e. Much of the positive ingredient in modern secular ethics has been inherited at a distance from earlier Christian insights. When worldings, who lack special revelation and redemption, nonetheless devote themselves in part to certain moral concerns stemming from the biblical view of God and man, while many Christians conspicuously neglect these same concerns, the Gospel is understandably disdained as erosive of ethical earnestness, rather than as singularly promotive of it.
2. How current personal and social ethics hinders or furthers the proclamation of the Gospel
While we can make only a very limited survey of recent moral theory here, we can nonetheless ascertain certain trends that are likely to gain worldwide attention in the days ahead.
a. Ancient non-biblical religions are being exported to the West today as an antidote to secular materialism. Zen fascinates young people in quest of a transcendent world beyond the sense-sphere of technocratic science; it attracts them also for its amorality. Islam, Hinduism, and Buddhism, the latter more a moral vision than a religion, offer few ethical hindrances and obstacles to the Gospel markedly different from those attaching to them in the past; in large urban centers, moreover, their own followers are increasingly vulnerable to Western secularization. The fact that Christianity as an ethical religion has already gone through the scientific revolution and survives as a powerful missionary movement and intellectual and moral force gives it an advantage over religions whose followers have yet to undergo the full impact of the scientific age. In mainland China, where Communism has driven Christianity out of church buildings and into homes, the ongoing reformulation and erosion of Confucian teaching could yet become a providential preparation for future evangelical advance; just as modern Chinese scholars praised Confucianism for rejecting religion, so contemporary Communist scholars are rejecting Confucian ethics as well. Nonetheless new indigenous forms are emerging in which Confucianism retains importance. The weakness of ancient religious vis-a-vis Christianity lies in their failure to overcome doubts about the meaning and worth of human life in the present world alongside the lack of persuasive cognitive support for such doctrines as reincarnation or nirvana, while Christianity promises a new quality of life even now and finds its center in the crucified and risen Lord.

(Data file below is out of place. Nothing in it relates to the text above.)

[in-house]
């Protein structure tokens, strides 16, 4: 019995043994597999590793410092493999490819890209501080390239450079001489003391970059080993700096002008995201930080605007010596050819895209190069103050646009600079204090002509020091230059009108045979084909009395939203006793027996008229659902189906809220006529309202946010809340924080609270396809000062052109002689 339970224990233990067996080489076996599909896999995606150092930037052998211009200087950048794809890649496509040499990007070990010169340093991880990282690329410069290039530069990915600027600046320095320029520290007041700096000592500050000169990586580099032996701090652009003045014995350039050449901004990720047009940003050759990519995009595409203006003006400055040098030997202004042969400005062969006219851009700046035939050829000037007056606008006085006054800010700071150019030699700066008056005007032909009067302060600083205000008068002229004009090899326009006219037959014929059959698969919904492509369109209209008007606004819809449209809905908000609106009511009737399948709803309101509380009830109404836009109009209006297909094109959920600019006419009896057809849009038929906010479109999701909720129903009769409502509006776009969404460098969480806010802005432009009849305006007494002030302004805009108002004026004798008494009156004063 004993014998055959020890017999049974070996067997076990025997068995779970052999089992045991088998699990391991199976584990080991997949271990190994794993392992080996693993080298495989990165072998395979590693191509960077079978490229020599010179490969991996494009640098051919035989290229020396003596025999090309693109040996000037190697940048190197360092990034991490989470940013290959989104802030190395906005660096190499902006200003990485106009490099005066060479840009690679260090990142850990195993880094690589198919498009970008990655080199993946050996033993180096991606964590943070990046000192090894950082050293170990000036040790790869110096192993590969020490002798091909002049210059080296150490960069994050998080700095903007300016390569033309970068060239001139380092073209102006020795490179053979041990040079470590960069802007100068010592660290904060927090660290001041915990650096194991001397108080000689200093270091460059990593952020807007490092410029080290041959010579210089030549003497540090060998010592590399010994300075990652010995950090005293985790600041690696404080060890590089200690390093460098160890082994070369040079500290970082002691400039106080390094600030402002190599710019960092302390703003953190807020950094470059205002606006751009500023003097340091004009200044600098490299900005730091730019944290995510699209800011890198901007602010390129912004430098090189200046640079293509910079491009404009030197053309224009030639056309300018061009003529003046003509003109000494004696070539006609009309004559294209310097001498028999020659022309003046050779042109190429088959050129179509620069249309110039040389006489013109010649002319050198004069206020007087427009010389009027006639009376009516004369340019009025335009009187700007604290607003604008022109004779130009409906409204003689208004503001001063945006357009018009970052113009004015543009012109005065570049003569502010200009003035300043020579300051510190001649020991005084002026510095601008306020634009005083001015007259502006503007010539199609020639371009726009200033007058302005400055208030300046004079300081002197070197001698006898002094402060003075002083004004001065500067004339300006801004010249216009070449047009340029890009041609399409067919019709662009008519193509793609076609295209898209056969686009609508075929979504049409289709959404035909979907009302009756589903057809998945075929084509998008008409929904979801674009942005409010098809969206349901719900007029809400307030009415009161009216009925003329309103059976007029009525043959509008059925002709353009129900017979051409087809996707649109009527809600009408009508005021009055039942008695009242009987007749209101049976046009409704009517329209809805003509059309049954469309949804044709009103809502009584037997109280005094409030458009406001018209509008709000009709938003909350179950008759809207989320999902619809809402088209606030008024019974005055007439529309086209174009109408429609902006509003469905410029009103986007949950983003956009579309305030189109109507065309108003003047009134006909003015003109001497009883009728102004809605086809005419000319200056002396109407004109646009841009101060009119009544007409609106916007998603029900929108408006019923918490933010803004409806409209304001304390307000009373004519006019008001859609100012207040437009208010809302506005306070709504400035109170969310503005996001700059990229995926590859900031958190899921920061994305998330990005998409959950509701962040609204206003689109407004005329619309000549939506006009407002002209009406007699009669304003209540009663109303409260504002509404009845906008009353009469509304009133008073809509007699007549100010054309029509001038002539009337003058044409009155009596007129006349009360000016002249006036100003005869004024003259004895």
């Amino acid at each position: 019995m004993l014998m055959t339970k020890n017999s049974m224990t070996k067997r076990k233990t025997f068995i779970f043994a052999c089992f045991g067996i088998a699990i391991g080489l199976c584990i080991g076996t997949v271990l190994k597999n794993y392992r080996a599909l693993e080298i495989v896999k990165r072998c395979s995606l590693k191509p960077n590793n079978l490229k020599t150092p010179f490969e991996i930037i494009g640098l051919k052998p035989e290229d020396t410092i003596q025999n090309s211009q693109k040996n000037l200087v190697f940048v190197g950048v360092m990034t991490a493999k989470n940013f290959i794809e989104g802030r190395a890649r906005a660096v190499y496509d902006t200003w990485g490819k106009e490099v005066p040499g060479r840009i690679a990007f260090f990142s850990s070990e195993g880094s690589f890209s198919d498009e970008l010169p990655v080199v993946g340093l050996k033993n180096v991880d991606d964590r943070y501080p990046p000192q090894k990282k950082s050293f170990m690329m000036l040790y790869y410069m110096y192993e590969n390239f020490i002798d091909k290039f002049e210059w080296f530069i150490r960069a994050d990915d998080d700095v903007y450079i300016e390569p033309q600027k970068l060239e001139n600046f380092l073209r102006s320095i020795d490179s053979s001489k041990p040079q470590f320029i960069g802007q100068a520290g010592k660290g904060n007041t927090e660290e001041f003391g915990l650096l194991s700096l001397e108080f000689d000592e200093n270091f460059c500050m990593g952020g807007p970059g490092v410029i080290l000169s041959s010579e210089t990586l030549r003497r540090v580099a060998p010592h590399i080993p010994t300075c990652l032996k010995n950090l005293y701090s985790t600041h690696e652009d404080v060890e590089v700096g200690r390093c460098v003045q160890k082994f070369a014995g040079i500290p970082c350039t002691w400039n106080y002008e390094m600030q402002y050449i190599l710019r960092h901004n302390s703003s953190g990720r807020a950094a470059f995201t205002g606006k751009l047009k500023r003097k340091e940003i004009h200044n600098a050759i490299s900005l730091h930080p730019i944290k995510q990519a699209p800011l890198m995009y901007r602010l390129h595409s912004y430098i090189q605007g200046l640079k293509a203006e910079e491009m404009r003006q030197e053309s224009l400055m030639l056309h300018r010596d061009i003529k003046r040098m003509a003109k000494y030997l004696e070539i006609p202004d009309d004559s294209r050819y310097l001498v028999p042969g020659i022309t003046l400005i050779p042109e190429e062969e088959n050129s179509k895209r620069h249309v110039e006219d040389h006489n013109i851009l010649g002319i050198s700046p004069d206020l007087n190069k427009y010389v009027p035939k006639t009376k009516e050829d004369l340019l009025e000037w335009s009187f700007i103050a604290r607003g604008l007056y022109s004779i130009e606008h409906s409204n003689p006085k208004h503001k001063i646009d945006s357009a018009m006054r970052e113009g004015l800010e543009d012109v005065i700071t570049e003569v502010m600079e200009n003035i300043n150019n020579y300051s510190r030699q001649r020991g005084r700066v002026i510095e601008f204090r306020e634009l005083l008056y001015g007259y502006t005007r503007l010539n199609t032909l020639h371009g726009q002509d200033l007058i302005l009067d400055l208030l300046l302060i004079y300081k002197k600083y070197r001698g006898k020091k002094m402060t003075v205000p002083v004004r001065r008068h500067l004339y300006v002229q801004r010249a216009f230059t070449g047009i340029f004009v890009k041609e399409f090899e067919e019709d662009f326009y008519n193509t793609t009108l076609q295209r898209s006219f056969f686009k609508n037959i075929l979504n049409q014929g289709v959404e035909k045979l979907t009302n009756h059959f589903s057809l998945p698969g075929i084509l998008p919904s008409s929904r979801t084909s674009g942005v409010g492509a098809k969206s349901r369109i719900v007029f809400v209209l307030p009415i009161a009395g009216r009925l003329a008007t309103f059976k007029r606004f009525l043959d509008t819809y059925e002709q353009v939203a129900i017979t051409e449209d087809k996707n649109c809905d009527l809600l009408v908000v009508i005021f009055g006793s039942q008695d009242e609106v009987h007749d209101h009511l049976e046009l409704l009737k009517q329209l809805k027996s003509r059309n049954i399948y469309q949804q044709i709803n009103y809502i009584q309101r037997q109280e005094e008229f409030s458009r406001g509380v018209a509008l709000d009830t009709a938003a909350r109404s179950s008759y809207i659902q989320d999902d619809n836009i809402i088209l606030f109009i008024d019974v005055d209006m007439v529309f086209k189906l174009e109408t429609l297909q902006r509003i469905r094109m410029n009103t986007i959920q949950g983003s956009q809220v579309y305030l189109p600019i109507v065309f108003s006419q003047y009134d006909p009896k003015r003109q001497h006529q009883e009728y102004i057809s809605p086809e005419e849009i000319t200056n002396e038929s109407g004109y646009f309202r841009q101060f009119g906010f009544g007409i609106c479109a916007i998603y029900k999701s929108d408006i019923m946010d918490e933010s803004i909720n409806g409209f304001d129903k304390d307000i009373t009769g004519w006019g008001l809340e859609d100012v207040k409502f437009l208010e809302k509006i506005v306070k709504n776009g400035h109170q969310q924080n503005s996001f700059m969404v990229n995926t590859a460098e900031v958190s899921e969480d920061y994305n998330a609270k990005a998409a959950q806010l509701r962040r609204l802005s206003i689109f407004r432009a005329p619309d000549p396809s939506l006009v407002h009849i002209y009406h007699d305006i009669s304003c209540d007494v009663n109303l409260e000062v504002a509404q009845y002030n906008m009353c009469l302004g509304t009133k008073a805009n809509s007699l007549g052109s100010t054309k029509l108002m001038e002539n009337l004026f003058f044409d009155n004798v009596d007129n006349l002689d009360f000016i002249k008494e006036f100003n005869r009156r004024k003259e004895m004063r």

b. In the West, radical secularity claims that man himself defines the time and the good. Man’s “coming of age” is said to require his repudiation of transcendent moral law, revealed commandments, and fixed principles, and the elaboration of moral action instead on the basis of personal autonomy and individual creativity. This commitment to all-embracing contingency and relativity follows fast upon a loss of faith in evolutionary utopianism. Atheistic scientism holds that man himself, and not an inherently or divinely patterned nature or history, determines the present and future, and dismisses as mythological any representation of supernatural being, divine revelation, Scriptural rule of right, and transcendent offer of salvation.